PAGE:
Meet Matt Hardy, Boulder alumni and Founder of LeafLux. LeafLux is a specialized light panel that uses computer vision technology to eliminate the light waste gap and create a more energy-efficient, cost-effective method for growing plants.
Matt transferred to CU Boulder after earning degrees from Kentucky, Duke, and KTH Institute of Technology. He is currently studying Aerospace Engineering Sciences and Biology. Matt is involved with a NASA fellowship and is working with NASA to further develop his product, LeafLux.
In a previous graduate program, Matt took a gap year and worked at various NASA centers, but often felt his work was too disconnected from the final product. He decided that the best way to make an impact would be through a Ph.D. or startup. At the end of his gap year, Matt was conducting research at a Utah State greenhouse and identified an extreme inefficiency with modern lighting techniques. It was then that he thought of the idea for LeafLux. He pitched this idea for a NASA fellowship and received funding that allowed him to fully pursue and develop LeafLux. With the help of NASA and CU Boulder’s Get Seed Funding, Matt has been working hard to develop LeafLux and increase lighting efficiency while eliminating waste!
LeafLux stemmed from a project Matt worked on while interning at Utah State under Dr. Bruce Bugbee. During his time working in a greenhouse, he observed the efficiencies of different lighting techniques for plants in controlled environments. He focused on identifying the best lighting practices for growing plants on various space missions. During this process, Matt realized that these lighting practices were inefficient and caused large amounts of light waste, leading to unnecessarily high electric and cooling demands within the environment, which can be extremely costly in space settings. Matt identified this wasteful process and set out to solve it by creating a specialized LED panel that uses computer vision technology to image where plant canopies are and release a specific light that shines only where the plants are located. This process aims to minimize the light waste gap and create a more efficient method, and is especially important when working in space!
While at CU Boulder, Matt pitched his idea to Get Seed Funding where he was given enough money and support to purchase a quantum sensor to help further his research. He also connected with several people within the Engineering, Business, and Biology departments who provided him with more insight in other fields of expertise. Developing these connections were extremely beneficial for Matt’s research due to being the only person at his company.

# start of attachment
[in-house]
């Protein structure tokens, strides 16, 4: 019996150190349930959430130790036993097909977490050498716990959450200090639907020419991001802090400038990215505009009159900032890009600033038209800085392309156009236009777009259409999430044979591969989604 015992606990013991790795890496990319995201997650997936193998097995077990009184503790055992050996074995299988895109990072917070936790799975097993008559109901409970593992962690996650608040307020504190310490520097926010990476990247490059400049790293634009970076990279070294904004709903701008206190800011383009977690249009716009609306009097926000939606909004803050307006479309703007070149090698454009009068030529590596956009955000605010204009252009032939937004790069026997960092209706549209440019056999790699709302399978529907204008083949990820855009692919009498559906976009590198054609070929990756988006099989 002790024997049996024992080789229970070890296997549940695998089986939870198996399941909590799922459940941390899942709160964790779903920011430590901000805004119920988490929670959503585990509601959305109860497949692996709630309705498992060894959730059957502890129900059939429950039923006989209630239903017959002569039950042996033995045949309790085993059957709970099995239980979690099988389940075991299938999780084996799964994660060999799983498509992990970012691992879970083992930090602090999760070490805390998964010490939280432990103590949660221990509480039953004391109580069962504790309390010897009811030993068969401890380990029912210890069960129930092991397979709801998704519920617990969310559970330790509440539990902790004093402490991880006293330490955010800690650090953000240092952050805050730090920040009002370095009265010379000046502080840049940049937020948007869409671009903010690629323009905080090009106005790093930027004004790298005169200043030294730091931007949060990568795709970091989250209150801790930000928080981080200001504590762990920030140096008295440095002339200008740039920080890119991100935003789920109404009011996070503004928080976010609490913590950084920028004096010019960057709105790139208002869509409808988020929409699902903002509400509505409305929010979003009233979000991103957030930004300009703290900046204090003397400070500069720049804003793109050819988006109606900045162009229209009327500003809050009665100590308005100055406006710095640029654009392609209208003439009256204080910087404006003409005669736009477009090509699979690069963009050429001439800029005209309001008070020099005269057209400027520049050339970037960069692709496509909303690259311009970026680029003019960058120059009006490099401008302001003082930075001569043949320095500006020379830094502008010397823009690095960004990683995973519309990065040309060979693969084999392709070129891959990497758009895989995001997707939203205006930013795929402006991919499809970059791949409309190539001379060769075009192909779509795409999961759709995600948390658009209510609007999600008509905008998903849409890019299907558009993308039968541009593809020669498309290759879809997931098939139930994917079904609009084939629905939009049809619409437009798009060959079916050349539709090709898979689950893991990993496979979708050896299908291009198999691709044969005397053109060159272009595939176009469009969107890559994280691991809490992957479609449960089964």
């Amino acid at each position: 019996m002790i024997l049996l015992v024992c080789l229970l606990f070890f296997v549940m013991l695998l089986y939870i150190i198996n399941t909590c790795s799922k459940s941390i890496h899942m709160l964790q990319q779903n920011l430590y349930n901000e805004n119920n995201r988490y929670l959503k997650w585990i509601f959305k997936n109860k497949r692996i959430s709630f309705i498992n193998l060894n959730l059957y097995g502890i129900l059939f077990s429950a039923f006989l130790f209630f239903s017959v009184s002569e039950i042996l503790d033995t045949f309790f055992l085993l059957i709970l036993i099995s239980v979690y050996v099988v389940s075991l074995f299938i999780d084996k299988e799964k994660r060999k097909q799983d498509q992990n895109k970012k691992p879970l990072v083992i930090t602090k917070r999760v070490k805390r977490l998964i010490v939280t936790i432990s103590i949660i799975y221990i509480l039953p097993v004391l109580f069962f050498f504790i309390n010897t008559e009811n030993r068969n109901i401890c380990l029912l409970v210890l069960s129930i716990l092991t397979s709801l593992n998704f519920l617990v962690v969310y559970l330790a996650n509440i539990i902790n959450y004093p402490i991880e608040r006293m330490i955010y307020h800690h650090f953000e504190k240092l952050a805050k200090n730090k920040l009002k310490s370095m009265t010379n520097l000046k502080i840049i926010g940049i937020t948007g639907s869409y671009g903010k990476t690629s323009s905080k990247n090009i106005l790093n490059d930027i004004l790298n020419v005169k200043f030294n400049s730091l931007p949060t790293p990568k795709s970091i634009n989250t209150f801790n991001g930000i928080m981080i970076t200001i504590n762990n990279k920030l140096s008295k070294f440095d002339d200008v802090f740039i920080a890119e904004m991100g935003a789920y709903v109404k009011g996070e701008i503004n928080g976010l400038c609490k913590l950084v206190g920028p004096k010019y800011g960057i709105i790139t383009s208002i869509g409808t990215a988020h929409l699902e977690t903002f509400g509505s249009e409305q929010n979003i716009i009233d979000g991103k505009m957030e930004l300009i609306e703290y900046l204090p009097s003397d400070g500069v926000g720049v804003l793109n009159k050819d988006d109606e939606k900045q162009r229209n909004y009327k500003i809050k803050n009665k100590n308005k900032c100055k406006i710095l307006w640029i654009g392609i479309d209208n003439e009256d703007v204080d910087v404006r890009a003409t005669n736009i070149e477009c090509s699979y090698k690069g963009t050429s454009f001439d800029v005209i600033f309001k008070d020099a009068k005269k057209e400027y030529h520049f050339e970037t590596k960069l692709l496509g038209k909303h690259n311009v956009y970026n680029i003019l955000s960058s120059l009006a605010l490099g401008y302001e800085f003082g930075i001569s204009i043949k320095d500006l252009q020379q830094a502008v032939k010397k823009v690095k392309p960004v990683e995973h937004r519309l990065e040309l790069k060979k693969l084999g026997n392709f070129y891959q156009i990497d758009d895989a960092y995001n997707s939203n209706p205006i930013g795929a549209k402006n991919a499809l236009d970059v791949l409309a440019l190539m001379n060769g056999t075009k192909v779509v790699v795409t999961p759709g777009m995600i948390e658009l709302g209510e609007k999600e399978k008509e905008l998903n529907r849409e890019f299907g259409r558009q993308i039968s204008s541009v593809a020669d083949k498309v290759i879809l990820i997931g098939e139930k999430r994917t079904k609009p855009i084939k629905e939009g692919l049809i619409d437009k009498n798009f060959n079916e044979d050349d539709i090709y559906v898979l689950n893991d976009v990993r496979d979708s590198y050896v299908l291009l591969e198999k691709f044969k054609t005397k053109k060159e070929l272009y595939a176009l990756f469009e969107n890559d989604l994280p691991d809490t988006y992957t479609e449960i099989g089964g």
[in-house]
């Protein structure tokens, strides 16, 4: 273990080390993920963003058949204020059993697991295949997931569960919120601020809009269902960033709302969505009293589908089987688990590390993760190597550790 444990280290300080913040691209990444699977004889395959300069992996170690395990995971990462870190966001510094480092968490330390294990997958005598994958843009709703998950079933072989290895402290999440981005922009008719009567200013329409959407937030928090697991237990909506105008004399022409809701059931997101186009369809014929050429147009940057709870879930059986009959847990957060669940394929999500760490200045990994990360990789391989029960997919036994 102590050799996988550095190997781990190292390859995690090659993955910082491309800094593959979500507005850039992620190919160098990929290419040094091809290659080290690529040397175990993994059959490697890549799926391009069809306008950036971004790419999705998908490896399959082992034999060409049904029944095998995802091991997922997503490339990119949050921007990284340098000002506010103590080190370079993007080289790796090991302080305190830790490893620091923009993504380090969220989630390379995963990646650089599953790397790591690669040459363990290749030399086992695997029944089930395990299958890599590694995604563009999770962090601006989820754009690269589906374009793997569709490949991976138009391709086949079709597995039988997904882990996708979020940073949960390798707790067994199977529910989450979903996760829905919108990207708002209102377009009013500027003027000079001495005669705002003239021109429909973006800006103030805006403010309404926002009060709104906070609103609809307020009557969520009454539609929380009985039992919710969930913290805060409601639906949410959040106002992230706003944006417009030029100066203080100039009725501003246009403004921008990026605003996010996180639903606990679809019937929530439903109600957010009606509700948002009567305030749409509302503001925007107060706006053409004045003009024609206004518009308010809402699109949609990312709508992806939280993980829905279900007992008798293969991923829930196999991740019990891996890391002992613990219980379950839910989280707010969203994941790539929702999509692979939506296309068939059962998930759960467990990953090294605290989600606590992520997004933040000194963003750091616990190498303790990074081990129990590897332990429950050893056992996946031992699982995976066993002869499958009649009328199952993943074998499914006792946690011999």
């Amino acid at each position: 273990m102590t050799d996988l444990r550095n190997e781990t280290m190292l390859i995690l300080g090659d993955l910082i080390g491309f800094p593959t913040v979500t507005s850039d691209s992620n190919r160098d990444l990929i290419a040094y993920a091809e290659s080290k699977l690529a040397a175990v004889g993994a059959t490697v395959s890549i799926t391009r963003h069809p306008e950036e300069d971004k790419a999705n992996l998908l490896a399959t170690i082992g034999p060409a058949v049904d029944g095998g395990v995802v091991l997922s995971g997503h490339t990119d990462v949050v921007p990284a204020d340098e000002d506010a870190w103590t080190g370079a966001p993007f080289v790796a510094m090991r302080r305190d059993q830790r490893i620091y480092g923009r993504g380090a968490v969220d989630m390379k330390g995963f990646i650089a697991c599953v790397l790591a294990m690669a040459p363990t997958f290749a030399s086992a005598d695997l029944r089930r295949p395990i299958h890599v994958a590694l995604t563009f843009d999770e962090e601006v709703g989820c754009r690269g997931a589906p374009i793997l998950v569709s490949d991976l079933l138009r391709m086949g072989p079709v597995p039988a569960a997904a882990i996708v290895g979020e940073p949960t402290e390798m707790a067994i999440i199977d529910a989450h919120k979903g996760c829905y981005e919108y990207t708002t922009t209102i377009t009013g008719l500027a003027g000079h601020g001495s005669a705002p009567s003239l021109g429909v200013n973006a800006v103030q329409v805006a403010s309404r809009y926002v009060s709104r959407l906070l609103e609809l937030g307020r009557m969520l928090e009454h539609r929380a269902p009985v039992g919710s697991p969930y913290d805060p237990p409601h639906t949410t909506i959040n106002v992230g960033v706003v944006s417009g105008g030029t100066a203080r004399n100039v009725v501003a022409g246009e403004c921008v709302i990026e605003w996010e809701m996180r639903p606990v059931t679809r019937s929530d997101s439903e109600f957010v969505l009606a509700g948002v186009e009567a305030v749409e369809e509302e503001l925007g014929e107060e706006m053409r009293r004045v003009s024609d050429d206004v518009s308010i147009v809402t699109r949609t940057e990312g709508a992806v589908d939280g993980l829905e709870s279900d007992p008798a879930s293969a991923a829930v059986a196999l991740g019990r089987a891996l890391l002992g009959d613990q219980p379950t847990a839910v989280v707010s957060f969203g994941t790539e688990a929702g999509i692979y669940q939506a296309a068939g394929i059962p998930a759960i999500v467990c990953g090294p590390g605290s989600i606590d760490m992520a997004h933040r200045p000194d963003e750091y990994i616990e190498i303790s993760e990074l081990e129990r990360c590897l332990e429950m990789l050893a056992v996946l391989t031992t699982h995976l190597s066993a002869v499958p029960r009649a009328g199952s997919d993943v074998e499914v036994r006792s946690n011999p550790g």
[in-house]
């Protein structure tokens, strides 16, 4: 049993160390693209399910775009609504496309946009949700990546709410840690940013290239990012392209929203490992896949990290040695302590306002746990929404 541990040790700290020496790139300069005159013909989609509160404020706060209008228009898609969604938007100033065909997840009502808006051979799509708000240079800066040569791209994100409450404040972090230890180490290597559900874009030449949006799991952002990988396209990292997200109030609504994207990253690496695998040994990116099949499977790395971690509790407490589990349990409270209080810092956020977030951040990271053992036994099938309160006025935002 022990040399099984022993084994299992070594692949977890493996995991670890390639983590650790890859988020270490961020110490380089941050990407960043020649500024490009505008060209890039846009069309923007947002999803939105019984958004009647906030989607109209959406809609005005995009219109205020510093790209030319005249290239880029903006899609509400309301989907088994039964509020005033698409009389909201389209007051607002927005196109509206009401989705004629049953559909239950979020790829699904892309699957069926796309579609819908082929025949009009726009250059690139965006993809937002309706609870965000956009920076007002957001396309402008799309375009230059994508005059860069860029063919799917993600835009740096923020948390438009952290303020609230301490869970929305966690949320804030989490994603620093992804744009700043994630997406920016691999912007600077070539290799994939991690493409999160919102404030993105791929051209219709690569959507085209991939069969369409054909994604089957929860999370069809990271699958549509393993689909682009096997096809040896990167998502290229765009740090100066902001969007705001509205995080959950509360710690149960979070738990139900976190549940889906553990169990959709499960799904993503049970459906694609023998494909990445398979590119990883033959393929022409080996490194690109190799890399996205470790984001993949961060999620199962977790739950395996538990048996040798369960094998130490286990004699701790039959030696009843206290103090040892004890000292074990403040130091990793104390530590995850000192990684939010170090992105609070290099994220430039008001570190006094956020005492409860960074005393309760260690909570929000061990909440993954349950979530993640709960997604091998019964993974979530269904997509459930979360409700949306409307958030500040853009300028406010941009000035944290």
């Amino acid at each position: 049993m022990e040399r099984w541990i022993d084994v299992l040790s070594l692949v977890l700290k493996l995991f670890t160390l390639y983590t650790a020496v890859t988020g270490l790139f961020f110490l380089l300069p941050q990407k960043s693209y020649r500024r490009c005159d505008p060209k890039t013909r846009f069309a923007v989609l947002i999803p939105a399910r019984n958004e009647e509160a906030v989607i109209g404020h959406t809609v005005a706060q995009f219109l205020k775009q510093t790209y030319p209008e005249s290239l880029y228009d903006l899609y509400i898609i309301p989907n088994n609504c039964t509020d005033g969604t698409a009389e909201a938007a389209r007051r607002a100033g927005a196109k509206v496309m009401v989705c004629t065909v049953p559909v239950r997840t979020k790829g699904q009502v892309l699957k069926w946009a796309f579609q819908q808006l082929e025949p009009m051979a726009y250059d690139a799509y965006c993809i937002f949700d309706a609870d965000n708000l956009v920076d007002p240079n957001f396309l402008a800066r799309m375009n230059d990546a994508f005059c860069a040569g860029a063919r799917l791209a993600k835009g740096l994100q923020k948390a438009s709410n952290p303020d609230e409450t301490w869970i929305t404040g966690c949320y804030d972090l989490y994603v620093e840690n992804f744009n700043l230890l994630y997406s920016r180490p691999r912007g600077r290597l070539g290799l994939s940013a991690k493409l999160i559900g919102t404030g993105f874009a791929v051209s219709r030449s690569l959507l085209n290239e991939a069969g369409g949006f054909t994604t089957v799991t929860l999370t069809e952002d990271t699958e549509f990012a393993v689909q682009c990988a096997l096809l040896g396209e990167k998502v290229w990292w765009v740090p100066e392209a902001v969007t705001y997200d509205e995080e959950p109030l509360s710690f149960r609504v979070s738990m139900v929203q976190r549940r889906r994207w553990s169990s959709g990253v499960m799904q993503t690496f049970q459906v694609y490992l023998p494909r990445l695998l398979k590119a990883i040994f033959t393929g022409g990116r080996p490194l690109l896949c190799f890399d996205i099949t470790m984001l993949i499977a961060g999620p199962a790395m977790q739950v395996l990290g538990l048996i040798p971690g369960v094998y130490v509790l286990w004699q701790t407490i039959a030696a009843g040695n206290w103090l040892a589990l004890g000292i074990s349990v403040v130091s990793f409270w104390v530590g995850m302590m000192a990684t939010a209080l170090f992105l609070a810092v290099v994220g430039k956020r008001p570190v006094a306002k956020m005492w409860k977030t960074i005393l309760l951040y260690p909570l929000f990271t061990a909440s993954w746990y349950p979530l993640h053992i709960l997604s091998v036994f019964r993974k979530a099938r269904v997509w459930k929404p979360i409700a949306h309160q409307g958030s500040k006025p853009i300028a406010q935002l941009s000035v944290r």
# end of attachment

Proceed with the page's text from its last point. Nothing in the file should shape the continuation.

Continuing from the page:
When Covid-19 began, Matt struggled to make connections with people in his industry. Many networking events had been canceled due to the pandemic, leaving him in a difficult position for growth. There are some components to LeafLux that require knowledge from those who have skills in other fields beyond Matt's frame of reference. Matt elaborates,
“I think the hardest lesson is yet to come but I'm beginning to realize where I can advance and where I should try to seek help elsewhere. That's probably the most difficult part. Traditionally, I would try to oversee everything, make sure everything is working, and understand all the ins and outs of everything. I think past a certain point, that's just not going to be feasible.”
Matt will be visiting the Kennedy Space Center, where many plant studies are conducted, to assist with their current projects and share his ideas for LeafLux. He is very excited about this opportunity to connect with the Kennedy Space Center team and see how LeafLux can interface with existing growth systems on the International Space Station.
Advice for Current Students
Matt provides the following advice for current students,
“It's important to enjoy yourself! Try not to take school so seriously to the point that it consumes your entire life and you miss out on everything that life has to offer. This will also help you to avoid a burnout.”